BOSTON -- The last time the Celtics shot 62.3 percent from the field, they left the Garden with a 36-point victory over the Milwaukee Bucks on Feb. 26, 1988.
What's more, Boston led by 19 at halftime and by 34 after three quarters. If the old Garden had Gino -- and a JumboTron to highlight his smooth American Bandstand moves -- they could have cued it up while Artis "A-Train" Gilmore and Brad "Big Bird" Lohaus enjoyed some extended court time.
While the 2009-10 Celtics equaled that shooting percentage, connecting on 48 of 77 attempts overall, these players enjoyed no such big-lead luxuries. Sure, Boston's advantage surged as high as
17 when it cranked up the defensive intensity in the third quarter, but the Celtics weren't even confident enough to put Gino on the JumboTron with a 15-point cushion and 3:12 to play.
Not when the opposition shot 55.7 percent overall. Not when the Celtics trailed by a point at the intermission.
"Usually [when] you come into the half and you shoot 67 percent, the way we did and the way we passed the ball, we should have been up 10 to 15 points," said Celtics captain Paul Pierce. "So we're still a work in progress. You know we're trying to put four quarters together, instead of stretches. The way we move the ball, when we shoot at this rate, we should be able to beat anybody. It should be a blowout, so we still got some ways to improve.
"We still got a ways to go."
On a team that believes defense will bring it Banner No. 18, the offense produced a banner night. The mere idea that this unit has "a ways to go" might leave the Raptors with cold sweats on the flight back to Toronto.
Boston's starters combined to connect on 34 of 51 attempts (66.7
percent) for 80 points. Both Kendrick Perkins (8 for 8,
18 points) and Kevin Garnett (6 for 6, 12 points) posted perfect games. Ray Allen (8 of 15) finished with a team-high 20 points.
The Celtics shot 83.3 percent (15 of 18) in the first quarter; 52.6 percent (10 of 19) in the second quarter; 60 percent (12 of 20) in the third quarter; and 55 percent (11 of 20) in the fourth quarter.
Boston's previous best shooting percentage was 58.1 percent in a 118-90 thumping of the Bulls on Oct. 30.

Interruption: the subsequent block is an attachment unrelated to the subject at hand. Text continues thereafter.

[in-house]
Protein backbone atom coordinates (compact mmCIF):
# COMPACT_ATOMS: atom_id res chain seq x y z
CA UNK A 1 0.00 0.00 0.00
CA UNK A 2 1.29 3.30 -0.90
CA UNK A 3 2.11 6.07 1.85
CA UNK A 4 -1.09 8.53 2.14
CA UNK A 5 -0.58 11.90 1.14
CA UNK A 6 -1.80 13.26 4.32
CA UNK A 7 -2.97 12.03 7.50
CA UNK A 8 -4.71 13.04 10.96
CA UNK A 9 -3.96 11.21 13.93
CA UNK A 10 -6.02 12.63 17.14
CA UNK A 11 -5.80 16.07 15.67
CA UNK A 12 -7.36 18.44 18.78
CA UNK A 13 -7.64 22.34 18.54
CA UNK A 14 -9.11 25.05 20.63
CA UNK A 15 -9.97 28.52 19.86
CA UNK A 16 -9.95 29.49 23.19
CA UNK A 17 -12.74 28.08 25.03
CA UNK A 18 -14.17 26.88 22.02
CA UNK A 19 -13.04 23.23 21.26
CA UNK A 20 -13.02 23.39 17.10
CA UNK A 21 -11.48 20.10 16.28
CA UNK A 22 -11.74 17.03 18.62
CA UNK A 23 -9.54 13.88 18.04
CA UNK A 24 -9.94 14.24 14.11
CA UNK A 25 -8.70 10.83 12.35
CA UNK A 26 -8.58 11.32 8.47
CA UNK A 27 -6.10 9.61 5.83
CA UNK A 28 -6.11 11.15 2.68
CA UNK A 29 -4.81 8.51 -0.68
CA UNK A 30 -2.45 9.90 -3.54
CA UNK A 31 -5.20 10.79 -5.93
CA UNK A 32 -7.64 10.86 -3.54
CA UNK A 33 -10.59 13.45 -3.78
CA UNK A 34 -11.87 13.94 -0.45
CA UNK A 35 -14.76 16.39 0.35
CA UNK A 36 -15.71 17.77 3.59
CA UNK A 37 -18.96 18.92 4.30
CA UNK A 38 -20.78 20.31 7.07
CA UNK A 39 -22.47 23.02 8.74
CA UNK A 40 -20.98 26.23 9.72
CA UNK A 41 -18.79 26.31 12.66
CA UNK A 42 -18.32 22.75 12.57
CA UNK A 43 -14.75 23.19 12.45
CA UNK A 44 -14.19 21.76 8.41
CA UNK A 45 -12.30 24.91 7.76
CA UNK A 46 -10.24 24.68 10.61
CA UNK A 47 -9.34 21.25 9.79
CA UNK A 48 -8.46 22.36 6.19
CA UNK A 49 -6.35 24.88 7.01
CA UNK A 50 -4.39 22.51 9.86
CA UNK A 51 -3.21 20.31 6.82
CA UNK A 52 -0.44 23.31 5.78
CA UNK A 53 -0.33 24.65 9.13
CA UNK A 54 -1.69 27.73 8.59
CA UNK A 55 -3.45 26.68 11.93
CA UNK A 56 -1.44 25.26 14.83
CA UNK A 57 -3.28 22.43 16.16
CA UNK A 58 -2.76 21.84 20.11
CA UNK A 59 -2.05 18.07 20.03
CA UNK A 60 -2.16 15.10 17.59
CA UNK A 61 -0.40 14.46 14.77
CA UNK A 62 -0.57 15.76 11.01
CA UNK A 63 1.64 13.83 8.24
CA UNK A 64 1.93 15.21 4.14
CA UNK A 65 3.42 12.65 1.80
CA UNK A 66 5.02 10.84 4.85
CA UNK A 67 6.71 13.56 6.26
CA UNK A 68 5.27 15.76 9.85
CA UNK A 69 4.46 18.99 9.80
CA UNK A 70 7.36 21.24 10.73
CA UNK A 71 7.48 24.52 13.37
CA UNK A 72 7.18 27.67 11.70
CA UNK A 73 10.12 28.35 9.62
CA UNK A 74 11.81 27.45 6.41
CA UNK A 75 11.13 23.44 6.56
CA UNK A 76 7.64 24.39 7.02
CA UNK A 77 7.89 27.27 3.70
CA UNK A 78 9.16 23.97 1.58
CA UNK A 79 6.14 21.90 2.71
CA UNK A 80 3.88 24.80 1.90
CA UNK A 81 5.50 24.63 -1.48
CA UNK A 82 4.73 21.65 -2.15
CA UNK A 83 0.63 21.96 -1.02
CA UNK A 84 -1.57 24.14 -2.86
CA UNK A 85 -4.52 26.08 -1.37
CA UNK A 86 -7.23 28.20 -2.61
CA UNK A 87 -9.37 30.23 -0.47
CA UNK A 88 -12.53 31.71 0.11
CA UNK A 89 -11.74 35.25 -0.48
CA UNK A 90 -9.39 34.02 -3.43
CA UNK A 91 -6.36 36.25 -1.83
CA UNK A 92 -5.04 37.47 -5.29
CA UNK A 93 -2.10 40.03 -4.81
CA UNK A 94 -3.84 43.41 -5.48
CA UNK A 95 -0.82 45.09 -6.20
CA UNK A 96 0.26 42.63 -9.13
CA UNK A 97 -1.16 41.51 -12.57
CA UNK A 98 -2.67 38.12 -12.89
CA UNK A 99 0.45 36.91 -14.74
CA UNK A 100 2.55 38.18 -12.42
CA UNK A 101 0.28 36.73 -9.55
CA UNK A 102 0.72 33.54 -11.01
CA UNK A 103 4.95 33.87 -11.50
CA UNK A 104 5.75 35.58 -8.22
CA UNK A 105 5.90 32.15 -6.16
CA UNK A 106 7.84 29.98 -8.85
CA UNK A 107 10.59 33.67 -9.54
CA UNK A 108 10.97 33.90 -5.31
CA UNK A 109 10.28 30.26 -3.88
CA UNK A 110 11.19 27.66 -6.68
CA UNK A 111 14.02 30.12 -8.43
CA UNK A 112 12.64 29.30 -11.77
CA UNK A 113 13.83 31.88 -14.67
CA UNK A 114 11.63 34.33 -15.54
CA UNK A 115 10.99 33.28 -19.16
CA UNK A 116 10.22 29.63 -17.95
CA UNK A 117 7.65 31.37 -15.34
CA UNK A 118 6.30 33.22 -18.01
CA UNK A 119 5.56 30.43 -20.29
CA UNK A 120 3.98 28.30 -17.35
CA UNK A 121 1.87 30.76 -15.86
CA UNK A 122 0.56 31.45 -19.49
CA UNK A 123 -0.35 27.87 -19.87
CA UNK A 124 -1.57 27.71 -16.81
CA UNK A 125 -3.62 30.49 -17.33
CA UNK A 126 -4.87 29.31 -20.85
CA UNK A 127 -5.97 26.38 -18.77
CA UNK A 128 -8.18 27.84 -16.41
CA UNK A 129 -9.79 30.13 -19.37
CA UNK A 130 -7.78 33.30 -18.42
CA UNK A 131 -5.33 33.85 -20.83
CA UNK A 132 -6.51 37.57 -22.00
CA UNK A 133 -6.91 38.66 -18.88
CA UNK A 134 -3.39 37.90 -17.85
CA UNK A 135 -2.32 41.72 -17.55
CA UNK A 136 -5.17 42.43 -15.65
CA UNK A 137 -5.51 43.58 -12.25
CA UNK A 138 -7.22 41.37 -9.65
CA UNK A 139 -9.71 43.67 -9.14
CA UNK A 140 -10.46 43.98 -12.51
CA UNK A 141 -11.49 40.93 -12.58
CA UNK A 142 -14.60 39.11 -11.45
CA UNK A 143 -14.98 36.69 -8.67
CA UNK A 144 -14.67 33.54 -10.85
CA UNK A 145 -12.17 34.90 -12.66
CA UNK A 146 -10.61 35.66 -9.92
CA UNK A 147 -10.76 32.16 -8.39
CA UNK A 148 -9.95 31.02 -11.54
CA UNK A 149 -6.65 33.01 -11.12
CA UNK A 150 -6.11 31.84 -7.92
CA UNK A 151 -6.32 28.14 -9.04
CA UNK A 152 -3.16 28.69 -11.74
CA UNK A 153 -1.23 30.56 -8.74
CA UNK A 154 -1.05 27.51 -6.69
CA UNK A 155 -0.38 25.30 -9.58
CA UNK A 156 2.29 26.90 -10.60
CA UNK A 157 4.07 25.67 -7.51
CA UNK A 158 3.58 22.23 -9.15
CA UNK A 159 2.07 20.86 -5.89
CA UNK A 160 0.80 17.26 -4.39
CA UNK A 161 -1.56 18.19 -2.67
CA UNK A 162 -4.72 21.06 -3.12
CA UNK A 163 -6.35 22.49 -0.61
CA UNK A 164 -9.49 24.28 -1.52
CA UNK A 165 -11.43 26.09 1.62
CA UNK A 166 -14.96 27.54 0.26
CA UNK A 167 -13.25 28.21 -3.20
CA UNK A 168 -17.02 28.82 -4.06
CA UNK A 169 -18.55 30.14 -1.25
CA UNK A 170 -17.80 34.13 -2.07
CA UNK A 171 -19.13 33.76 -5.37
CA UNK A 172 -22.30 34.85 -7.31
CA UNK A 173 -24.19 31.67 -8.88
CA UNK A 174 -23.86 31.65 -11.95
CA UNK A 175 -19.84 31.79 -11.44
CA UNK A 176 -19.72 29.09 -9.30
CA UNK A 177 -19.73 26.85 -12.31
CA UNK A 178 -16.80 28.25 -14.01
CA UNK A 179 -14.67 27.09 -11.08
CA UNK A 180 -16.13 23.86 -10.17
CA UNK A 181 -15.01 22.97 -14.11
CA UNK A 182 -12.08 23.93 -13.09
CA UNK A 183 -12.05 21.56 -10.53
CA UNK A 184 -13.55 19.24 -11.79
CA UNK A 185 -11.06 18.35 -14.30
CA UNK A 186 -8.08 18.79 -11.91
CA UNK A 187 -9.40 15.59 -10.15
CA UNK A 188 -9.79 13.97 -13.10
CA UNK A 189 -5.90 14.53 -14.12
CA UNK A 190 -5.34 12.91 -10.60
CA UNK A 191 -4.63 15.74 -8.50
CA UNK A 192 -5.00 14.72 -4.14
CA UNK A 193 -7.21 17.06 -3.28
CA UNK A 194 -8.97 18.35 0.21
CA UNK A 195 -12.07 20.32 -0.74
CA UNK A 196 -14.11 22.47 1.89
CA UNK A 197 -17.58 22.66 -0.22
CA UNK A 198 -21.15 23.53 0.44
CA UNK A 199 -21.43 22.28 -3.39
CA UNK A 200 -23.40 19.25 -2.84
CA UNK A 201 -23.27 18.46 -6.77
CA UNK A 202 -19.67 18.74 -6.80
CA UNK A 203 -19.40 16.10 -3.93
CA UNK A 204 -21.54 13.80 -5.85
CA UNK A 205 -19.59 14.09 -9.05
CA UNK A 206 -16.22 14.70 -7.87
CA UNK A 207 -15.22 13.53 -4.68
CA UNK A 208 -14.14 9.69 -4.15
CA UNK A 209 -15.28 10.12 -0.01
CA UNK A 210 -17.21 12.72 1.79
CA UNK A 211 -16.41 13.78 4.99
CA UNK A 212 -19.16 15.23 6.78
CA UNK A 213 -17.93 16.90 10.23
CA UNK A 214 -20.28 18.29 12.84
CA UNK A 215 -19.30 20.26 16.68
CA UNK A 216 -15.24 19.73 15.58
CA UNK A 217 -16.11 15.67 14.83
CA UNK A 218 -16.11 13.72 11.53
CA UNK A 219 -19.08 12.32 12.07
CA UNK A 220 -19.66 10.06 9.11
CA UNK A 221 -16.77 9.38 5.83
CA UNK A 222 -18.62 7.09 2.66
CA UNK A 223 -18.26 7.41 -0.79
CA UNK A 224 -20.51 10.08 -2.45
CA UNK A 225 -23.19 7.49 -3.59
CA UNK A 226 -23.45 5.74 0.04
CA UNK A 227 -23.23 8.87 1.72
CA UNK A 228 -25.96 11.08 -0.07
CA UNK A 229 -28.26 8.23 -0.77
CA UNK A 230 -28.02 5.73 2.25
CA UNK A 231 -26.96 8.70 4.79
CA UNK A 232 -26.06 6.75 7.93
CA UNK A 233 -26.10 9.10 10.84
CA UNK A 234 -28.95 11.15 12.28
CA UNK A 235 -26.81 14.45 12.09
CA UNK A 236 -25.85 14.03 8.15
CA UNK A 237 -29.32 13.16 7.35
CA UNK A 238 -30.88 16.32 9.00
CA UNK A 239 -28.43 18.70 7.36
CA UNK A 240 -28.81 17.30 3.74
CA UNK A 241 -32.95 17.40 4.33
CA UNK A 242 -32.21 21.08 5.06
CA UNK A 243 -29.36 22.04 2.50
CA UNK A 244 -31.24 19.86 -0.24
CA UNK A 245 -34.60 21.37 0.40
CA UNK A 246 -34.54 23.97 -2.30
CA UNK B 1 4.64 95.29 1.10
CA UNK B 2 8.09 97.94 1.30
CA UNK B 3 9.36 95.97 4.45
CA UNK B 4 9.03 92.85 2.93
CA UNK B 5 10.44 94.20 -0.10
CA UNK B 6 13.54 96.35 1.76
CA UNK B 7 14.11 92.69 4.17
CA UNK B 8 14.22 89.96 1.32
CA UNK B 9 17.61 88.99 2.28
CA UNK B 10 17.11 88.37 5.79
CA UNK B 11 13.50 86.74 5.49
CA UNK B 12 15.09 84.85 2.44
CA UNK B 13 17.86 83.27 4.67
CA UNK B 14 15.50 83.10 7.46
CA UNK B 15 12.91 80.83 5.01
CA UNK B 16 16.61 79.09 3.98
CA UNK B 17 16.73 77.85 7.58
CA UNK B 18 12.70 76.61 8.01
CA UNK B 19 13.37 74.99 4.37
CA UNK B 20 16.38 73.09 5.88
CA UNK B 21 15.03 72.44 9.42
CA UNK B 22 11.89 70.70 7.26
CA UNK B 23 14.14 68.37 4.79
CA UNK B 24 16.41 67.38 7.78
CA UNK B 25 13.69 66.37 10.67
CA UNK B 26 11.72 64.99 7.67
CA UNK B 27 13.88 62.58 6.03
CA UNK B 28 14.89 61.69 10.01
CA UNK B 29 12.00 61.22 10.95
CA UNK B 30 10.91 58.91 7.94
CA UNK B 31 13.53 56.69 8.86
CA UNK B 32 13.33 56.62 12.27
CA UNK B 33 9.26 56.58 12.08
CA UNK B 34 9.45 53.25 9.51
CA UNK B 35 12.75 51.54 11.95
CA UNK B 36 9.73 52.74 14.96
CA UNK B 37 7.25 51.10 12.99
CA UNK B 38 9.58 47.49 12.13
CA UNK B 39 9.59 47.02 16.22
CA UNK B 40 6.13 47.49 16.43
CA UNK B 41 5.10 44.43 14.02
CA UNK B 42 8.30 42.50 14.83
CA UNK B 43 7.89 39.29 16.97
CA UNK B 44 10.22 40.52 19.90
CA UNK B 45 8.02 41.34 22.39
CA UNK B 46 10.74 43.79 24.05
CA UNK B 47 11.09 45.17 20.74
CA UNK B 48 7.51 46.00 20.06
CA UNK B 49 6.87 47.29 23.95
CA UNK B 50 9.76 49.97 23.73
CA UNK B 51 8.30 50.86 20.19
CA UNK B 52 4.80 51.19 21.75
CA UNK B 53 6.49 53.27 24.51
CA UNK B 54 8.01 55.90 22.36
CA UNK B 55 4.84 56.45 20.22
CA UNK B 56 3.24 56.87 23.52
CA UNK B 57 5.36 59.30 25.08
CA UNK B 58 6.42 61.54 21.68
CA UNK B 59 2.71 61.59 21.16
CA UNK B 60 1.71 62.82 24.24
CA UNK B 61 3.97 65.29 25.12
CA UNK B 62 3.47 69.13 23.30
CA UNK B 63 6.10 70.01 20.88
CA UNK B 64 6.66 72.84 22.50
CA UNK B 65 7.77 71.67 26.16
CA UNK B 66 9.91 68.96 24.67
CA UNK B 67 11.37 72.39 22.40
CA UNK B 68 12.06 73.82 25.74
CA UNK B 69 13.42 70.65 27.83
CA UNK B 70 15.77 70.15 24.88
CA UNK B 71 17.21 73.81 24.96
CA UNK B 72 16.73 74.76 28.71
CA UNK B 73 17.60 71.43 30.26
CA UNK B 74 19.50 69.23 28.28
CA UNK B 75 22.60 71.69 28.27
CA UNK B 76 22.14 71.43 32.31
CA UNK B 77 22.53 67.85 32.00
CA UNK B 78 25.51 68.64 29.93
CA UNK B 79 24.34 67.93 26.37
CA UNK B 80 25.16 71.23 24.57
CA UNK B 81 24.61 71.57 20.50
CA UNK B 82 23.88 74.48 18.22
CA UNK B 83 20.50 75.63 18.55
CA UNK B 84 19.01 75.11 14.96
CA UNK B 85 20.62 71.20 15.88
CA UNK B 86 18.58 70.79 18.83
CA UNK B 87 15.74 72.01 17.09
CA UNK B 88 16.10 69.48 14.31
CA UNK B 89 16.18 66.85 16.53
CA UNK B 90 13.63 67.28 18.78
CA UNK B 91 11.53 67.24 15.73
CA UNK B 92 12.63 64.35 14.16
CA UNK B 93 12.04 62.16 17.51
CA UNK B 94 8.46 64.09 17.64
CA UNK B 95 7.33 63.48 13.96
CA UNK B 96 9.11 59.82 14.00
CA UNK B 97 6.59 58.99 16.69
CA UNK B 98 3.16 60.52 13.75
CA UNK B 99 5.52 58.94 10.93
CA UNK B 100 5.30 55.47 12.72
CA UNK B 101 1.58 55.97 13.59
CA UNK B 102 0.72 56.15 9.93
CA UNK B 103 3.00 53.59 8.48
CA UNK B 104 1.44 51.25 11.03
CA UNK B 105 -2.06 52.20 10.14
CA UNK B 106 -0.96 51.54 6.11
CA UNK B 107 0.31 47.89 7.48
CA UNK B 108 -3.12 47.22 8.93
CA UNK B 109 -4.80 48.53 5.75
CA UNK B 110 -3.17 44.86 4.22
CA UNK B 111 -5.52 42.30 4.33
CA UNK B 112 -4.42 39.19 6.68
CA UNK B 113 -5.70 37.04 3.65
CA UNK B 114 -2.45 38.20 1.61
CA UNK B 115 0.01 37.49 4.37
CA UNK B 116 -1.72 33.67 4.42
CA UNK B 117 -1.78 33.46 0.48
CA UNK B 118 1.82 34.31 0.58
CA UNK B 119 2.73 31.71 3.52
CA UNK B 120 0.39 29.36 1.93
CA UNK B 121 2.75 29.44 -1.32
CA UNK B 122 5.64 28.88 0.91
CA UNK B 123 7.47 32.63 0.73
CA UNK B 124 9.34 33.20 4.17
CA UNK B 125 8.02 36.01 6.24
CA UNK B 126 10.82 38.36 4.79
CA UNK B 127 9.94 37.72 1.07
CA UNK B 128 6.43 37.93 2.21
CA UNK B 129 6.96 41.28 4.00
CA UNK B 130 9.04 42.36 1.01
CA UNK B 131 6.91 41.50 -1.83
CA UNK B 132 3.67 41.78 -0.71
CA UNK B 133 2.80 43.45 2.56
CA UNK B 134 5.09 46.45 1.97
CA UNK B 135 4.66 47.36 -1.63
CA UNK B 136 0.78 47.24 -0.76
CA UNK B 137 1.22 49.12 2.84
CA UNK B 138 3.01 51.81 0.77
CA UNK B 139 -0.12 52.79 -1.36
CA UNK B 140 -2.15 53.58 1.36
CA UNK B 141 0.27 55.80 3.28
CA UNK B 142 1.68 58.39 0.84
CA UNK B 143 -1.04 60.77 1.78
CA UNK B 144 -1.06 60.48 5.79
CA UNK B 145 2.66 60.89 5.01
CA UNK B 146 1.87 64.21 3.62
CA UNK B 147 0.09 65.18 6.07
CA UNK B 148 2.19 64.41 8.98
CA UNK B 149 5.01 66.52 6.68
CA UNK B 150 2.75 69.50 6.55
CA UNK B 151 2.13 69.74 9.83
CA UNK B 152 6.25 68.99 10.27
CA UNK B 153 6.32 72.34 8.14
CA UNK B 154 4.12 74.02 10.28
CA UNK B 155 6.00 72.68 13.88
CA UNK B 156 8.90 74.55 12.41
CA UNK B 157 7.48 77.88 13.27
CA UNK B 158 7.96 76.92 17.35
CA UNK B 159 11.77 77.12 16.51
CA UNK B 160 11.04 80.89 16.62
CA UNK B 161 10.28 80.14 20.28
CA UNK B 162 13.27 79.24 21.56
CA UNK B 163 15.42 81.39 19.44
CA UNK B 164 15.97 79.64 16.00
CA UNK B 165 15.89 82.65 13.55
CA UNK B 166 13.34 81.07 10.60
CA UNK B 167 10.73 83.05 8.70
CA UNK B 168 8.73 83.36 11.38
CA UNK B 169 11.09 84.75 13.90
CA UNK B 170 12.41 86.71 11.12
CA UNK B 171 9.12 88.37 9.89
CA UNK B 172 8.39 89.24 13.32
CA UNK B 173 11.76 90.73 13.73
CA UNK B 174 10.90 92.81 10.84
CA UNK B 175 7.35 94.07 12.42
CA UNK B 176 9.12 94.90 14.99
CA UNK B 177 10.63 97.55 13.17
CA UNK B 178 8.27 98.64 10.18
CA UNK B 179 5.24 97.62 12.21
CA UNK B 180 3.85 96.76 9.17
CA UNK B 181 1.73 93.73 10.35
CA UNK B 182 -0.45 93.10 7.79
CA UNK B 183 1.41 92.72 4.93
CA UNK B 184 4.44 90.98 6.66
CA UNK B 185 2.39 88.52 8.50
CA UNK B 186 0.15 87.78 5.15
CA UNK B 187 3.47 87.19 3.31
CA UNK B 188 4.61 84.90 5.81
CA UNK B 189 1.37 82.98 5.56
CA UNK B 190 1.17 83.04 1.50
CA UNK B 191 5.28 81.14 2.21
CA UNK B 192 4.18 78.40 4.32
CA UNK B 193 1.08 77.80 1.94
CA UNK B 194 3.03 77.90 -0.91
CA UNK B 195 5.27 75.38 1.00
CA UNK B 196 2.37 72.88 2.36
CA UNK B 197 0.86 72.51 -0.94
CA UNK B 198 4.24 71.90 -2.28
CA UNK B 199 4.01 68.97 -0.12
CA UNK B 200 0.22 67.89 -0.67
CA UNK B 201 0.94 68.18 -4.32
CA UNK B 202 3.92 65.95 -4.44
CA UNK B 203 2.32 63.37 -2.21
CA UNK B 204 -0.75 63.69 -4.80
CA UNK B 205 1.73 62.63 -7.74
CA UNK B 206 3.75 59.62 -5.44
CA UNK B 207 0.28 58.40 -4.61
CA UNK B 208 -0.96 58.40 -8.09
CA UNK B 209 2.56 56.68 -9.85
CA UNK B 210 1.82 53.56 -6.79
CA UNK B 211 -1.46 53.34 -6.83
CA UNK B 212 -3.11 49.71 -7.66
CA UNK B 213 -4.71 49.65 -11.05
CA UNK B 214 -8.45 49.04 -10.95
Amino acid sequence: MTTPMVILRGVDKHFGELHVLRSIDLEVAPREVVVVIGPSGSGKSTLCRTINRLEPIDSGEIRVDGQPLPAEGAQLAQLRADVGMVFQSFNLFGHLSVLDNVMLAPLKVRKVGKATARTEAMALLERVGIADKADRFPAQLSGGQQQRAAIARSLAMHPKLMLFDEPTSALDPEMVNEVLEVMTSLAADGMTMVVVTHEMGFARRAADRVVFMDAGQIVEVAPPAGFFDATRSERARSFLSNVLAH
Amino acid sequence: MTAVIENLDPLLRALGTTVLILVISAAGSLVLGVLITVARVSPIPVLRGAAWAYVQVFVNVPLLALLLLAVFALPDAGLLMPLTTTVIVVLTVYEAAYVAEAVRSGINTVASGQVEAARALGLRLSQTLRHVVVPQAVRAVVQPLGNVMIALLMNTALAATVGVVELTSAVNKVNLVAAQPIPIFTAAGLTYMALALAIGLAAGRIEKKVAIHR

So it was the fact that the Celtics needed to shift into another gear in the third quarter just to pull away that left a bit of a sour taste after the win.
"It's funny, at halftime I said, 'The first team that plays defense wins guys,'" said Celtics coach Doc Rivers. "The third quarter we were terrific. Listen, they're a hell of an offensive team and we didn't deal with it very well in the first half. I thought the third quarter was sensational...
"[Director of Basketball Development] Ty Lue, who hasn't been around a lot, said, 'That's the Celtics' defense... That's what I heard about.' And that was terrific."
So what exactly happened in the third quarter and why haven't the Celtics been able to bottle it so far?
"We just turned the pressure up," said Garnett. "We've wanted to start each quarter, especially the third quarter, with a lot of energy and I thought we did that tonight."
Garnett noted there's still a bonding process going on with the newcomers, particularly defining their roles in the defensive end. No one in the Celtics' locker room is quite sure when it will all click, but they don't seem worried.
After all, it's only Game 16 out of 82. The Celtics are playing this entire season with a longer-range goal in mind.
"It's still early in the season," said Rasheed Wallace. "I'm not expecting this team to play the type of defense like when they won [the NBA championship in 2008]. I'm not expecting them to play the type of defense that they did over the last two years late in the season. It's like I said, it's still early. Once it's late in the season and if these things are still happening, then it's time for concern."
So what are the Celtics right now?
"I don't know what we are," said Rivers. "I am liking us. I do think over the last three to four games -- or the last two to three games
-- we're improving. You can see them starting. I like where we're going right now."